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The Spokesman-Review Newspaper
Spokane, Washington  Est. May 19, 1883

No Changes In Attitude You Didn’t Expect Jimmy Buffett To Be Bummed About A Little Thing Like Turning 50, Did You?

Steve Morse The Boston Globe

Jimmy Buffett, the enduring hippie-minstrel of the tropics, once recorded a song entitled “A Pirate Looks at 40.” Buffett is now a pirate looking at 50 he’ll cross the half-century mark on Christmas day but he’ll probably blow past it just as he’s blown past his competitors in the last decade.

“I’m as charged as I ever was about things,” Buffett said. “I think what’s fun about it is that you finally get respectability and credit for your ideas. And people are interested in pursuing them. It takes a while to get there, and I could have gotten frustrated along the way, but fortunately I had my summer gig to always fall back on. That’s why I still like to go and work the road because I know it’s the basis of everything.”

He’s brimming with plans, too. His new, acoustic-based album, “Banana Wind,” is his third disc of original songs in as many years; it debuts at No. 4 on this week’s Billboard album chart. He has a musical theater piece, “Don’t Stop the Carnival,” written with Herman Wouk and based on Wouk’s 1965 book, which will debut in Miami next spring and he hopes will make it to Broadway. And he’s making a Christmas album (due before his birthday) and then hopefully a live album drawn from a series of shows in Paris next year.

“I still take a journeymen’s approach to what I do,” said Buffett. “I have a job and I’m lucky to have it - and I treat it as such.”

He’s also the guru of the ongoing cult of “Parrotheads,” the zany, Hawaiian-shirted legions whose annual hedonism turns summer amphitheaters into funny farms. It’s a phenomenon that always has media pundits agog, but Buffett said it wasn’t by design.

“Believe me,” he said with a laugh, “I never intended it to become a religion or a cult following. But I’m lucky to have wonderful fans who have kept me going. Sometimes you want to say, ‘Hey, get a life.’ But if it works for them, fine. I’m not going to argue with it.”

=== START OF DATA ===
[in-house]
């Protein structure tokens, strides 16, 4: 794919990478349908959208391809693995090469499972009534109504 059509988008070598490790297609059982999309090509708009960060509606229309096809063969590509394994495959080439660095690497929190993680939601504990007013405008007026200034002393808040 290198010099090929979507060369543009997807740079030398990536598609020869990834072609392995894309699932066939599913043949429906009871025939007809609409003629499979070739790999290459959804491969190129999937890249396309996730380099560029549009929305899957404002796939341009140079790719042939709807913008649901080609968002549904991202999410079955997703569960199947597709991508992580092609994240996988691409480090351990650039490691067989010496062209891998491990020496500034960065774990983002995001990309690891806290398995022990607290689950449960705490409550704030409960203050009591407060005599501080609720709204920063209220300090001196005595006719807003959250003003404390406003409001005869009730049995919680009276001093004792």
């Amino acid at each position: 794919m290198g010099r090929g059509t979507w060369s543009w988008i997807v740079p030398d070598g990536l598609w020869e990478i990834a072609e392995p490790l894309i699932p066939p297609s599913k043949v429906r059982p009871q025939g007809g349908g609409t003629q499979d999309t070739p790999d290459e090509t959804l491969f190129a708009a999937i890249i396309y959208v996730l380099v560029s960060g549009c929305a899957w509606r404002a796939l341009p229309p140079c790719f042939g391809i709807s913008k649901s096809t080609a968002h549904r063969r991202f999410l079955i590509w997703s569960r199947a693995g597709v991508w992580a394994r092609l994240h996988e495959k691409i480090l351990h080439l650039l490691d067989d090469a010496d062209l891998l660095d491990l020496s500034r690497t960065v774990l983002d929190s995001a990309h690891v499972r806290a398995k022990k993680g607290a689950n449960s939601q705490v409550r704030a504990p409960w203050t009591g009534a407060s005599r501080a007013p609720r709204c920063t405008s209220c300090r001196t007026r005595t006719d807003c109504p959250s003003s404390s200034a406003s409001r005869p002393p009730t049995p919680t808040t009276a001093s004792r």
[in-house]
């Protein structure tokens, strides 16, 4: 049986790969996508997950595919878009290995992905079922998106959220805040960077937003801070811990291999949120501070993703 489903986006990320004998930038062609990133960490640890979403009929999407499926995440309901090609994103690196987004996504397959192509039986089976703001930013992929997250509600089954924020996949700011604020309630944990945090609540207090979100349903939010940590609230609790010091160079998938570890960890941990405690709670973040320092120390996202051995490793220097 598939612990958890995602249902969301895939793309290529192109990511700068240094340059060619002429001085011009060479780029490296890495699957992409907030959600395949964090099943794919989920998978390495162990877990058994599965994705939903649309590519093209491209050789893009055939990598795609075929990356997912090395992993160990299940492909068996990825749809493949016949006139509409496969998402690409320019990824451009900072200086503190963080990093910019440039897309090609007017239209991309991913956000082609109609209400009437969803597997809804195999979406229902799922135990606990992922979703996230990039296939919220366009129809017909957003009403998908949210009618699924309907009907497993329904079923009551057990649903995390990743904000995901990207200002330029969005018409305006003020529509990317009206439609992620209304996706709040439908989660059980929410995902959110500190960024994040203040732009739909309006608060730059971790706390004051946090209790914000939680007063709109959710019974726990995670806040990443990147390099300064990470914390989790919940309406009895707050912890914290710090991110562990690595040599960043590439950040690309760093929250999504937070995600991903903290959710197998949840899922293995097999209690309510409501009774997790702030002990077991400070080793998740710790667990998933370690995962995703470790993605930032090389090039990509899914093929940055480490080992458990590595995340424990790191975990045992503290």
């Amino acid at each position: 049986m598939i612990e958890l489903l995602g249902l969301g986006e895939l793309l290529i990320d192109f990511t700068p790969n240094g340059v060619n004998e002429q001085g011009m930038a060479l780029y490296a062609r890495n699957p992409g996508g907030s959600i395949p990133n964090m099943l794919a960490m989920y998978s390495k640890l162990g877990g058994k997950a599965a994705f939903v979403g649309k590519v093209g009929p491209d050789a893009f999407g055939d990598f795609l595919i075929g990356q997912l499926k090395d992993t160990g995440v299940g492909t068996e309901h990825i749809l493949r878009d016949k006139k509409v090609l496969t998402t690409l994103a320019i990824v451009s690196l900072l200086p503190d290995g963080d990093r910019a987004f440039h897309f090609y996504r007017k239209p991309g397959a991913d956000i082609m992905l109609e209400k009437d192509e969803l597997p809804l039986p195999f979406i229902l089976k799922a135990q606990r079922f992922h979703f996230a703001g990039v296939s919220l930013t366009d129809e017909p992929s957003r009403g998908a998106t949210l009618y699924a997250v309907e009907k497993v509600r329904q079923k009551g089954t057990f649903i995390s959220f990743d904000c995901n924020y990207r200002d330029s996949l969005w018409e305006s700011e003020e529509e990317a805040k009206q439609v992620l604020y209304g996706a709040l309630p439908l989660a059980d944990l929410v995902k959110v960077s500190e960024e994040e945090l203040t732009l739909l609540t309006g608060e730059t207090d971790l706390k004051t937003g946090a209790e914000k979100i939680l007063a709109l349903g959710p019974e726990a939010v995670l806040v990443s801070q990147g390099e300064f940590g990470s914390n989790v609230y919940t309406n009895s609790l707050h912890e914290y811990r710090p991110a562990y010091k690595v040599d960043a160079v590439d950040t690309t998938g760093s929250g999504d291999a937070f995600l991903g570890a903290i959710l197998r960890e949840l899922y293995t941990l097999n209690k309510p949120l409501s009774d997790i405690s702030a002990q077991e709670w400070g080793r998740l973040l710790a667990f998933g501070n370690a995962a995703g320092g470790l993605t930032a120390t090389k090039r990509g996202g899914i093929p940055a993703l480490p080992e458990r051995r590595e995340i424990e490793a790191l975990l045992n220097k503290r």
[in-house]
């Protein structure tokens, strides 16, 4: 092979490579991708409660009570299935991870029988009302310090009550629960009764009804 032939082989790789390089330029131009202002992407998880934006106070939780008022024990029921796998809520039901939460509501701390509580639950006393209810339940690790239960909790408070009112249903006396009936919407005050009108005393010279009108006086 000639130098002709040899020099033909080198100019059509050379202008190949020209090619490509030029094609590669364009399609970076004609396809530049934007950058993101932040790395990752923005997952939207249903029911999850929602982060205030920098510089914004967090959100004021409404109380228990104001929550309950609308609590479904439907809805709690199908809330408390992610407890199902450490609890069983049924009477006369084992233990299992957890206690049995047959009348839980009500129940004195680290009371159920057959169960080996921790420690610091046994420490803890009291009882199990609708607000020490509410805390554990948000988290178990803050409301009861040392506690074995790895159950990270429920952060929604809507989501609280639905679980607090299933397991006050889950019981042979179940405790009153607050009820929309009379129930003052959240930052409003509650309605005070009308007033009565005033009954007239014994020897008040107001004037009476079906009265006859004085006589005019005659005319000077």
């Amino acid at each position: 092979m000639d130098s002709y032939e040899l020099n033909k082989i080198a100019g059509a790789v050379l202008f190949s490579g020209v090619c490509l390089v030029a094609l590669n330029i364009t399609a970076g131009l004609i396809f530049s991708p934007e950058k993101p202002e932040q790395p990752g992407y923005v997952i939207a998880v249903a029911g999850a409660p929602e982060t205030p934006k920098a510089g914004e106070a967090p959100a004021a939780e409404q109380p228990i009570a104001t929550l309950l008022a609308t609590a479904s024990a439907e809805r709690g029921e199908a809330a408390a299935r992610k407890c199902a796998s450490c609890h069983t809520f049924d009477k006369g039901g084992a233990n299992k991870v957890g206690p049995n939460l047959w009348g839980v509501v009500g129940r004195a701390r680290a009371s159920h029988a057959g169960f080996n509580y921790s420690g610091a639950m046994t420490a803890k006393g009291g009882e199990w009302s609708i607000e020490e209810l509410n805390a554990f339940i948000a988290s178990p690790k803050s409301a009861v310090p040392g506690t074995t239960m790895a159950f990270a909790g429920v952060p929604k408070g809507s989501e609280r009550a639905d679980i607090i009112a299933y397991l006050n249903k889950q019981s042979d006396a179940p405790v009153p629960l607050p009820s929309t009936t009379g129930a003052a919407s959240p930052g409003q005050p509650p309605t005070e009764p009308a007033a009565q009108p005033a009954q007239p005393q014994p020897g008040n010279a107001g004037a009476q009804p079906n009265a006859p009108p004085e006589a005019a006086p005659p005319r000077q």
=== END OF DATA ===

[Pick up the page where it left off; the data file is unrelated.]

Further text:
Buffett’s muse was definitely working on new disc “Banana Wind,” which reaffirms his folkie, singer-songwriter roots. The Alabama native includes a trademark, escape-to-the-tropics song in “Holiday.” But amid the album’s humor is a poignant song about his father (who died last year) called “False Echoes,” on which James Taylor and his son, Ben, added vocal harmonies during a visit to Buffett’s Key West studio. “Oh, the life of a sailor steers a wanderin’ course,” Buffett sings.

Various Latin swing, pop, calypso and reggae flavors round out the album, which except for an electric mandolin, was made solely with acoustic instruments - a departure from some of the plugged-in rock of recent outings.

Buffett also found a new outlet for his satirical skills. He’ll always be hard-pressed to top previous belly-laughers like “Margaritaville,” “Fins” and “Changes in Latitude, Changes in Attitude,” but the show-stopper here is “Jamaica Mistaica.” It’s the true-life story of an episode last winter in which Jamaican police shot at Buffett’s seaplane as it taxied into Negil, because they thought it was carrying drugs. In truth, he’d only come because he wanted to eat some chicken on the beach.

Sings Buffett: “We had only come for chicken, we were not a ganja plane/ You should have seen their faces when they finally realized we were not some coked-out cowboys sporting guns and alibis … We’re catching fire and there wasn’t even a spliff.”

“Like all things, it made for a good song,” Buffett said. “I know that there are times in my life where I probably should have been shot at for a lot worse behavior. But on this particular instance, I was innocent. Not even a spliff.”

His plane absorbed two bulletholes, which were patched up and then Buffett was on his way (and, yes, he did get to eat his chicken first). “Nobody was hurt, so I said, ‘Let’s just get on with it.’ Some people said, ‘God you could have sued them, you could have sued the government.’ But I went, ‘No, it’s probably karma. We’re even now.”’

To drive this point home, there’s a hidden, unannounced track on the new disc called “Treetop Flier,” a Stephen Stills song about - you guessed it - a drug smuggler who says, “Yes I’m a smuggler and I could get shot.”

Buffett is now preparing his summer tour and has a few tricks up his sleeve, as always, but he’s also looking to lessen the hijinks this time.

“We’ve had a vaudeville kind of approach to things,” he said. “But from crowd reaction and Internet reaction and from people talking to me about it, we kept hearing that they loved the show, but that we had done the (vaudeville) theme for a while. They said they really wanted to hear more music. So we took out some of the vaudeville stuff and we’re now up to 28 songs in the show. And other than those eight classics that we have to do, the 20 others are either new songs or songs that we haven’t done in three or four years. I really like this show.”